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    I make quilts for Riley Children's Hospital and need to make them so they will stand up to the rigors of hot water (to sanitize) and harsh hospital detergents. I rarely buy fabrics just to make a charity quilt as my budget won't allow for that, but will "shop" from my stash. Those fabrics may come from Walmart, JoAnn's or LQS and most of them will be leftovers from a previous project. I always try to get the most bang for my buck when buying fabric and you can get great buys everywhere.

  16. #16
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    I use the same quality fabrics that I would use to make a quilt for anyone else.

  17. #17
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    Was at our LQS day of charity quilt production and there were two beautiful batik quilts and a dozen cotton quilts of varying sizes and patterns. All were good quality fabric even though some of it was obviously from an older stash. The colors are sometimes the giveaway but they are always nicely coordinated.

  18. #18
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    I think that we all use the fabric we can afford, and that's all anyone can ask of us.

    I do have one fabric that I loved when I saw it online, so bought several yards. When it arrived, I took one look at it and said to my husband, "These are supposed to be Christmas sky stars - they look like bulletholes in car windshield glass at night!" He agreed!

    Whatever will I do with that? Should have sent it back, but didn't. Luckily, it was on sale. One of these days, I will find something to do with it.

  19. #19
    Super Member Barbm's Avatar
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    I use the same quality I do for all my quilts. I recently purchased some panels for quick charity quilts. I can't believe how many requests come in! I wish I had time to make more....

  20. #20
    Super Member raedar63's Avatar
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    I would use anything that is avalible to me, that being said I use the same for myself and family. I am currently crocheting plastic sacks together for goodness sakes, so that shows you how un-picky I am lol.(In case you wonder they make wonderful mud rugs,mats to sit on outside , reusable grocery totes etc, they last a long,long time.)

    I have steared away from many,many charities because they require certian " quality materials" Some do not have the luxury of an abundance of high quality fabric, and some of the posts I have seen before on this subject makes some feel inadequate to give from the heart....Remember it is what is in the heart that counts ....

  21. #21
    Senior Member roxie623's Avatar
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    I want to thank each of you for your responses. I believe that any of us that make charity quilts do it from the heart with whatever we can afford or choose to use. My reason for asking my question was for the same reasons that some of you stated. There are some organizations that have returned quilts due to them not being "good enough". I have also had members of a chapter that I belonged too say why should we use good fabric their just for charity. I guess I will just continue to make my chairty quilts and know that whoever receives them will appreciate them no matter what the fabric I use. :)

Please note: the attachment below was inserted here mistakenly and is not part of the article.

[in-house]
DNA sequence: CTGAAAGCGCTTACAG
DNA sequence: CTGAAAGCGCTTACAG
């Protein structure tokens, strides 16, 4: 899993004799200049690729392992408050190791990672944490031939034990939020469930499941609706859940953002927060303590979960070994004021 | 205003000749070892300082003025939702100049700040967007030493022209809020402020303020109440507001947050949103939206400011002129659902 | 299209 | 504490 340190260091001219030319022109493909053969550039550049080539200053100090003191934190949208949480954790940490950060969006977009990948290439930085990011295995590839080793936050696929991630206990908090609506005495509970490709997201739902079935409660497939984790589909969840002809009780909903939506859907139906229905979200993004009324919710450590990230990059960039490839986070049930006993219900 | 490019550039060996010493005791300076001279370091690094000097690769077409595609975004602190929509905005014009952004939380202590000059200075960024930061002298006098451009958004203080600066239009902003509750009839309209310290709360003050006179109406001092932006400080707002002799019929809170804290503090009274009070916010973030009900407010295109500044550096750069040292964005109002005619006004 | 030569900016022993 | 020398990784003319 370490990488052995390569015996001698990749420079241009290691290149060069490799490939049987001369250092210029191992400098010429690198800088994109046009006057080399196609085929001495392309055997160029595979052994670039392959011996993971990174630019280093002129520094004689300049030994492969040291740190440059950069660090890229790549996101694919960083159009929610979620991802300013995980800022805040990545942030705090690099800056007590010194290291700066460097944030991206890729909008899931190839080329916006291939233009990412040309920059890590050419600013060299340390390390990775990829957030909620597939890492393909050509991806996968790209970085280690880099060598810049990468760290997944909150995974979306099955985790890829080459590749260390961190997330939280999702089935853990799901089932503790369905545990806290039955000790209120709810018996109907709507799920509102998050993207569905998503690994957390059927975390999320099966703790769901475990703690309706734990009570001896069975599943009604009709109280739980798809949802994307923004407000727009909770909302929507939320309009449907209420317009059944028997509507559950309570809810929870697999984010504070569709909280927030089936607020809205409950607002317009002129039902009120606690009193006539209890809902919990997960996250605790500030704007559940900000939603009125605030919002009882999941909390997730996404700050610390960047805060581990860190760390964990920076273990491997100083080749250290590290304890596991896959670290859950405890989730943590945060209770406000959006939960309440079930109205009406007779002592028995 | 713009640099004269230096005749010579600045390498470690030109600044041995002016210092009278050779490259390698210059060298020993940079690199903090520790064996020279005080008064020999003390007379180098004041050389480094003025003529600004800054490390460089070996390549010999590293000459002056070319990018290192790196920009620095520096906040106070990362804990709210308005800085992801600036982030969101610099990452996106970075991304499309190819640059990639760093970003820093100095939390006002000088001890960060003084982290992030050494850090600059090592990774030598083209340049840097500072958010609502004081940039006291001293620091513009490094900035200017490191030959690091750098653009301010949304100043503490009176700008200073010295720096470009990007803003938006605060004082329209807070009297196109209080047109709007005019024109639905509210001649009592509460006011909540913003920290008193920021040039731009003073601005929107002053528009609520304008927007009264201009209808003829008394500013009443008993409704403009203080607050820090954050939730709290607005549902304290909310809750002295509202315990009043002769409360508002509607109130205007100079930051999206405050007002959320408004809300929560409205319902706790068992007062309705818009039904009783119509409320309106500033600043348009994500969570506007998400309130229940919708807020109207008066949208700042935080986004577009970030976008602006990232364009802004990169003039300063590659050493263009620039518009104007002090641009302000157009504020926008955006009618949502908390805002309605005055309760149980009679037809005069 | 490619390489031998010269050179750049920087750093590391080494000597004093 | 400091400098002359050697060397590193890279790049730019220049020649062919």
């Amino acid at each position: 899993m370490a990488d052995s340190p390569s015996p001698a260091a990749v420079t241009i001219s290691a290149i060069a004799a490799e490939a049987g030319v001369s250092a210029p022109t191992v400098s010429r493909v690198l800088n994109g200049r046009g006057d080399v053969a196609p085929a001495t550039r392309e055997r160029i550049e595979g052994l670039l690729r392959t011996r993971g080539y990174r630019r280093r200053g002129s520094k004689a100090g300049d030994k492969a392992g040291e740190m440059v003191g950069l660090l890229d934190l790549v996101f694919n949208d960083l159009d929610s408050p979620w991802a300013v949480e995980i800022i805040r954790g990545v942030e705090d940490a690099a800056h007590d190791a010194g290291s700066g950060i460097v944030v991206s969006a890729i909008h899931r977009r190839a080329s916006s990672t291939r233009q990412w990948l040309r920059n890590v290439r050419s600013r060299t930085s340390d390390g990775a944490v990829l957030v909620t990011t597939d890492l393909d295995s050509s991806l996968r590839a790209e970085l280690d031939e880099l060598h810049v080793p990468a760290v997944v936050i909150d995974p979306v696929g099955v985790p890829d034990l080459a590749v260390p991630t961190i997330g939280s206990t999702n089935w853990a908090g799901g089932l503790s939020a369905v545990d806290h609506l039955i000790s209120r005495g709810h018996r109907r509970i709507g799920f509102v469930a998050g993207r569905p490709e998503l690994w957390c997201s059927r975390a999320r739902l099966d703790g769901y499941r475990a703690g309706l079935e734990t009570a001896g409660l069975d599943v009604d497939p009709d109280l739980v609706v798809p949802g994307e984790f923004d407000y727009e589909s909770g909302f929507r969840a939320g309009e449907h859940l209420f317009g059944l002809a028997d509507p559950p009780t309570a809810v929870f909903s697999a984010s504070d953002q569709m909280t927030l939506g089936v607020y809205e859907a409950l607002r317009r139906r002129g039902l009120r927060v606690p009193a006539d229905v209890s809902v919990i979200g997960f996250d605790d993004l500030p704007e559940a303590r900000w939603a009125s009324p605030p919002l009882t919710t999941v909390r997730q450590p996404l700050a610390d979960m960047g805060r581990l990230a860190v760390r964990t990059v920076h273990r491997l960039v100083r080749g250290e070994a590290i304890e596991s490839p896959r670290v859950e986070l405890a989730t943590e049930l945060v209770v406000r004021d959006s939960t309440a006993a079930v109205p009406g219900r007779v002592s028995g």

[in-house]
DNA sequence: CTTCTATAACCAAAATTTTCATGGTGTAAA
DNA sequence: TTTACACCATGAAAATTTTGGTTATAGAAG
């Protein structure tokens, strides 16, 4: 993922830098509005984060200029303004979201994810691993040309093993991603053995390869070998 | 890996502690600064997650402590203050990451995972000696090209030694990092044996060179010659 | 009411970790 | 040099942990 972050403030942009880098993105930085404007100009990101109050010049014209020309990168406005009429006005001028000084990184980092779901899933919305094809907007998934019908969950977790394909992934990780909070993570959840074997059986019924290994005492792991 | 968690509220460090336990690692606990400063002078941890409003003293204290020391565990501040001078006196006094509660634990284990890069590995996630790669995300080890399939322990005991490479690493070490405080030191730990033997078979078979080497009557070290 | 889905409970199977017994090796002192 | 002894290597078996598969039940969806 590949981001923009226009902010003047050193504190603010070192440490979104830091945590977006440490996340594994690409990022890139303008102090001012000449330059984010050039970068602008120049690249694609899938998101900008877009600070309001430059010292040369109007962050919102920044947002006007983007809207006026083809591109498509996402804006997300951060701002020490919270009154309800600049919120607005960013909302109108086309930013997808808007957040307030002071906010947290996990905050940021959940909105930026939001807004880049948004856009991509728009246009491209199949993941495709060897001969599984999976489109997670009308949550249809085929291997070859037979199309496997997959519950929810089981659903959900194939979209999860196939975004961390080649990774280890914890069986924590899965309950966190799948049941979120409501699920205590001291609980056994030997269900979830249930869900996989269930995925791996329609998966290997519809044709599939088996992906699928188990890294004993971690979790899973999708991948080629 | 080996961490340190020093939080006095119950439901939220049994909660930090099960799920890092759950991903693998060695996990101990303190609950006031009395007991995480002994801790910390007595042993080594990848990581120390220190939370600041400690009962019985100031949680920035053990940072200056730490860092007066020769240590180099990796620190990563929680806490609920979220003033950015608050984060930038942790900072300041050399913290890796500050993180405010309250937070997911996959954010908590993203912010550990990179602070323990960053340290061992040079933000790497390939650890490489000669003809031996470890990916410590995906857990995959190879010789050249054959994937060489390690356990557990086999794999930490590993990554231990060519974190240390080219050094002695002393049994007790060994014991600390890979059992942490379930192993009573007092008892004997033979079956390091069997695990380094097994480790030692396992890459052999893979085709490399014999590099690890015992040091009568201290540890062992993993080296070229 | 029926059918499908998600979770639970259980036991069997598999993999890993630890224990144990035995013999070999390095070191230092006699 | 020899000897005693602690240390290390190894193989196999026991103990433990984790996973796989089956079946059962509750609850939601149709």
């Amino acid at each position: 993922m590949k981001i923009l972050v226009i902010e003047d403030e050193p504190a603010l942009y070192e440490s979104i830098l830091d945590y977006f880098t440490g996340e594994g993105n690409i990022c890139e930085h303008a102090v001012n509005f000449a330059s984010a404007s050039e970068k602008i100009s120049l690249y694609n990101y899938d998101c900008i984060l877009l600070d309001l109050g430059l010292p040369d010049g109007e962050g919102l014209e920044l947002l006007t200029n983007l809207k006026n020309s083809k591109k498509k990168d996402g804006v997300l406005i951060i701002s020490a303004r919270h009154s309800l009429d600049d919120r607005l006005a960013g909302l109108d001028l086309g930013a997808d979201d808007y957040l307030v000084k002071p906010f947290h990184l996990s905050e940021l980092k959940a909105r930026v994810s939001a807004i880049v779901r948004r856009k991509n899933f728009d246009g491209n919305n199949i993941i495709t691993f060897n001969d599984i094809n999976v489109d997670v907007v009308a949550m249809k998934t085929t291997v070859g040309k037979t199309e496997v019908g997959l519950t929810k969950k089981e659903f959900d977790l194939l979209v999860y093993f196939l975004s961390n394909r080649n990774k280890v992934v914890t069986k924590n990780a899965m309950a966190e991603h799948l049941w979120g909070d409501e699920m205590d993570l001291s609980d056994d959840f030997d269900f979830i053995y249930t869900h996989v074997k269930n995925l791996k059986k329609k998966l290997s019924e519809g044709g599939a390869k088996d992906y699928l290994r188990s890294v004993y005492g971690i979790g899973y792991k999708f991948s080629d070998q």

22. #22
    Senior Member roxie623's Avatar
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    raedar 63, I have made plenty of plastic bag rugs. I also press them together and cut and sew them just like fabric.

  23. #23
    Senior Member roxie623's Avatar
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    Sierra, I love to use fleece for my quilts for the little ones.

  24. #24
    Super Member Flying_V_Goddess's Avatar
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    I haven't made a charity quilt myself, but would like to. I'm thinking kids with cancer and doing my original quilt design, the "Shuriken". Shuriken kind of has a backstory---the first block I made for it was donated to be put in a quilt for someone that had a rare form of bone cancer. Right now I'm making the first full sized quilt that was originally intended for a friend of the family who had throat cancer, but he lost his battle in February so now its going to be a Christmas present for his family. So I think eventually I'll make a few charity quilts with that design.

    With that being said, if I'm going to put that much thought into planning out a design for a charity quilt and give it some meaning then I'm going to put in a little thought into what kind of fabric I'm going to use. Not saying I'm going to go buy the most expensive fabric I can find, but I'm certainly not going to go get the cheapest piece of **** fabric I can find either. Its one thing to buy what you can afford and its another to purposely buy an inferior product. If your own mother was in the hospital would you send flowers that were wilted and brown? Heck no. Why should it be any different with making a charity quilt? You're not giving a quilt to an organization. You're giving a quilt to a wounded soldier who served two tours in Iraq, a little girl who lost all her hair to chemo, or the homeless man who recieves his only meals from a soup kitchen. They're already down on their luck. I don't want to kick them when they're down by making a quilt that says "Yeah, I created this quilt for charity, but didn't really give a crap how it turned out. So therefore I don't really give a crap about what you're going through". I want to create something that says "Hey, I don't know you, but I know you're going through a rough time. Here's something from the heart for comfort". So I would use the best fabric I could afford. I may or may not use a pattern that can be whipped up in a few hours, but I'd lean towards something that might take a little bit to do if it meant creating a quilt that was extra special.

    Sorry for rambling and maybe sounding a bit preachy. Seems to happen on a night like this where its real late and I can't sleep.

  25. #25
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    I know that this is steering us a little off-topic, but just curious:
    Have you ever tried using old cassette or VHS tapes for crocheting mats? .... I have so many that I don't use any more but don't know how to dispose of them - I hesitate to add more to our landfill..... Do you think the tape has any chemicals that would break down and be hazardous if used for play mats for kids to use outside on damp grass? .... PM me if you prefer.

    Quote Originally Posted by raedar63
    I would use anything that is avalible to me, that being said I use the same for myself and family. I am currently crocheting plastic sacks together for goodness sakes, so that shows you how un-picky I am lol.(In case you wonder they make wonderful mud rugs,mats to sit on outside , reusable grocery totes etc, they last a long,long time.)

    I have steared away from many,many charities because they require certian " quality materials" Some do not have the luxury of an abundance of high quality fabric, and some of the posts I have seen before on this subject makes some feel inadequate to give from the heart....Remember it is what is in the heart that counts ....